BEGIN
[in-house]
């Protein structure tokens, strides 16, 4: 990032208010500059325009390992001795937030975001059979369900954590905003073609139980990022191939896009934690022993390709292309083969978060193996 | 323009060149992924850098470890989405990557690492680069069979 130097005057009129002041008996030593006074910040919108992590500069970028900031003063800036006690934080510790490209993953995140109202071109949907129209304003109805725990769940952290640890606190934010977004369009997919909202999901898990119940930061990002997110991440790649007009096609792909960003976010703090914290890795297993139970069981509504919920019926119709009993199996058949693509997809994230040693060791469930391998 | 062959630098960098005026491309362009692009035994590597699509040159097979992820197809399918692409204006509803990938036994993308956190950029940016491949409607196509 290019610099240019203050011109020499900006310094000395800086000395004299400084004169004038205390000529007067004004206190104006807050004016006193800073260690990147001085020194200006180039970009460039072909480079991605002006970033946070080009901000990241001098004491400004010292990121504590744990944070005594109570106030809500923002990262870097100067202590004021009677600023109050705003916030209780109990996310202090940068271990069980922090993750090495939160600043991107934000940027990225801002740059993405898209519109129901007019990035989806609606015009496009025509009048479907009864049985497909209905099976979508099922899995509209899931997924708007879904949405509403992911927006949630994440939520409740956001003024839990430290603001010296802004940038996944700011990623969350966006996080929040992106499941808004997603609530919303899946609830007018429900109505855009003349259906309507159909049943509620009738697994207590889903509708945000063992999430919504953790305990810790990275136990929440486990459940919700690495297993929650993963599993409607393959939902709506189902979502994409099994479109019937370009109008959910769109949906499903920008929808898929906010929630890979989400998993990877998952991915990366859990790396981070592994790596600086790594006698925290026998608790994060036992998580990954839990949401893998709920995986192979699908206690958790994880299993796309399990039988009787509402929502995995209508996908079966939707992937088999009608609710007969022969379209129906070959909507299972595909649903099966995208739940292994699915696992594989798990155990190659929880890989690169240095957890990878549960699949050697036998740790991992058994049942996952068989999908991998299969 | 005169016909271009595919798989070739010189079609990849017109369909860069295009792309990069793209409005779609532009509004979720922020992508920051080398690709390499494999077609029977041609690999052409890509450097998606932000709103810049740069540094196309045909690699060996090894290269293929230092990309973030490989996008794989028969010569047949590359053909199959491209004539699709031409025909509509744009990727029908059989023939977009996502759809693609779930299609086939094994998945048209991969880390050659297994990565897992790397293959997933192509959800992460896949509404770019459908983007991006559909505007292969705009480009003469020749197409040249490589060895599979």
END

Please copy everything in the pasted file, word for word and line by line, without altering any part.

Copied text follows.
[in-house]
């Protein structure tokens, strides 16, 4: 990032208010500059325009390992001795937030975001059979369900954590905003073609139980990022191939896009934690022993390709292309083969978060193996 | 323009060149992924850098470890989405990557690492680069069979 130097005057009129002041008996030593006074910040919108992590500069970028900031003063800036006690934080510790490209993953995140109202071109949907129209304003109805725990769940952290640890606190934010977004369009997919909202999901898990119940930061990002997110991440790649007009096609792909960003976010703090914290890795297993139970069981509504919920019926119709009993199996058949693509997809994230040693060791469930391998 | 062959630098960098005026491309362009692009035994590597699509040159097979992820197809399918692409204006509803990938036994993308956190950029940016491949409607196509 290019610099240019203050011109020499900006310094000395800086000395004299400084004169004038205390000529007067004004206190104006807050004016006193800073260690990147001085020194200006180039970009460039072909480079991605002006970033946070080009901000990241001098004491400004010292990121504590744990944070005594109570106030809500923002990262870097100067202590004021009677600023109050705003916030209780109990996310202090940068271990069980922090993750090495939160600043991107934000940027990225801002740059993405898209519109129901007019990035989806609606015009496009025509009048479907009864049985497909209905099976979508099922899995509209899931997924708007879904949405509403992911927006949630994440939520409740956001003024839990430290603001010296802004940038996944700011990623969350966006996080929040992106499941808004997603609530919303899946609830007018429900109505855009003349259906309507159909049943509620009738697994207590889903509708945000063992999430919504953790305990810790990275136990929440486990459940919700690495297993929650993963599993409607393959939902709506189902979502994409099994479109019937370009109008959910769109949906499903920008929808898929906010929630890979989400998993990877998952991915990366859990790396981070592994790596600086790594006698925290026998608790994060036992998580990954839990949401893998709920995986192979699908206690958790994880299993796309399990039988009787509402929502995995209508996908079966939707992937088999009608609710007969022969379209129906070959909507299972595909649903099966995208739940292994699915696992594989798990155990190659929880890989690169240095957890990878549960699949050697036998740790991992058994049942996952068989999908991998299969 | 005169016909271009595919798989070739010189079609990849017109369909860069295009792309990069793209409005779609532009509004979720922020992508920051080398690709390499494999077609029977041609690999052409890509450097998606932000709103810049740069540094196309045909690699060996090894290269293929230092990309973030490989996008794989028969010569047949590359053909199959491209004539699709031409025909509509744009990727029908059989023939977009996502759809693609779930299609086939094994998945048209991969880390050659297994990565897992790397293959997933192509959800992460896949509404770019459908983007991006559909505007292969705009480009003469020749197409040249490589060895599979």